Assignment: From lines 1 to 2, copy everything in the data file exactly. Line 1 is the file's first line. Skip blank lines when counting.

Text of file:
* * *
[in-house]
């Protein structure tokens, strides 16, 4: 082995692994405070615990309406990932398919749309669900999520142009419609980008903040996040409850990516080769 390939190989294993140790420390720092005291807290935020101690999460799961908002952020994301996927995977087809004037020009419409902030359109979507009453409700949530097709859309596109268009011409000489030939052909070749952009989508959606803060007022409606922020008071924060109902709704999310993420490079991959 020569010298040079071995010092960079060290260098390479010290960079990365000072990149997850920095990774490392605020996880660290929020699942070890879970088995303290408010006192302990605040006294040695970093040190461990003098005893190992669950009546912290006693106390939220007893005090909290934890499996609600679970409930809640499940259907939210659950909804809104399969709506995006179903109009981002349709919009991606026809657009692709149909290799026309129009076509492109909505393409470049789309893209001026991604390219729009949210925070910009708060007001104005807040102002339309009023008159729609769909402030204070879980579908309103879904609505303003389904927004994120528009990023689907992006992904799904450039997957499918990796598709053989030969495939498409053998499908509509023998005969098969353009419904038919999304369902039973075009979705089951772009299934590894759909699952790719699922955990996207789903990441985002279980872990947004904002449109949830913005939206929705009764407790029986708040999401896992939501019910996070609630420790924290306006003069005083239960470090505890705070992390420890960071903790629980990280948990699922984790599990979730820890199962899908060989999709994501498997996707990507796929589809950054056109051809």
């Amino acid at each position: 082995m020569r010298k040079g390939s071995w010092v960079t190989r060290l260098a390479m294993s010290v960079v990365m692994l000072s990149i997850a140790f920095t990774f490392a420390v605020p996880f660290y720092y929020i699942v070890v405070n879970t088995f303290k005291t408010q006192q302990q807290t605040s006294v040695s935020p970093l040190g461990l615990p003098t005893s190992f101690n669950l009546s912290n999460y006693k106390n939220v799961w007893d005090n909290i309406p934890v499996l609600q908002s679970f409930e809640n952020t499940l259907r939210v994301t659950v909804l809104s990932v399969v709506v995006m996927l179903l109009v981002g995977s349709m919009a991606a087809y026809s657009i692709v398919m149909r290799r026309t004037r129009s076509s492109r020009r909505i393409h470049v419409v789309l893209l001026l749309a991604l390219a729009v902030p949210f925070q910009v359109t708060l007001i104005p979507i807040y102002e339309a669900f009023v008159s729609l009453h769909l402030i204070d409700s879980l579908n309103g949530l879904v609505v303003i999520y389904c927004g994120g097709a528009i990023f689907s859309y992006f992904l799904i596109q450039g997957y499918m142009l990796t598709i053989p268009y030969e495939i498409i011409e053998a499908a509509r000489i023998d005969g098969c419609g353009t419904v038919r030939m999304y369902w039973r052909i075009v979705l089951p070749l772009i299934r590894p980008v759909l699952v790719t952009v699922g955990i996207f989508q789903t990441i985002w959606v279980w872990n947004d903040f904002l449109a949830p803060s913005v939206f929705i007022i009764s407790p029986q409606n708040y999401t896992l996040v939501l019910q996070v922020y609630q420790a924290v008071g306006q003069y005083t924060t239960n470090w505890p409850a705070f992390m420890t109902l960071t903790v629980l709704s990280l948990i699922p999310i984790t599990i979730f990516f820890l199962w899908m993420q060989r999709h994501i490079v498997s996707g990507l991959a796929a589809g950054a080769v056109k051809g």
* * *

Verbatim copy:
[in-house]
């Protein structure tokens, strides 16, 4: 082995692994405070615990309406990932398919749309669900999520142009419609980008903040996040409850990516080769 390939190989294993140790420390720092005291807290935020101690999460799961908002952020994301996927995977087809004037020009419409902030359109979507009453409700949530097709859309596109268009011409000489030939052909070749952009989508959606803060007022409606922020008071924060109902709704999310993420490079991959 020569010298040079071995010092960079060290260098390479010290960079990365000072990149997850920095990774490392605020996880660290929020699942070890879970088995303290408010006192302990605040006294040695970093040190461990003098005893190992669950009546912290006693106390939220007893005090909290934890499996609600679970409930809640499940259907939210659950909804809104399969709506995006179903109009981002349709919009991606026809657009692709149909290799026309129009076509492109909505393409470049789309893209001026991604390219729009949210925070910009708060007001104005807040102002339309009023008159729609769909402030204070879980579908309103879904609505303003389904927004994120528009990023689907992006992904799904450039997957499918990796598709053989030969495939498409053998499908509509023998005969098969353009419904038919999304369902039973075009979705089951772009299934590894759909699952790719699922955990996207789903990441985002279980872990947004904002449109949830913005939206929705009764407790029986708040999401896992939501019910996070609630420790924290306006003069005083239960470090505890705070992390420890960071903790629980990280948990699922984790599990979730820890199962899908060989999709994501498997996707990507796929589809950054056109051809």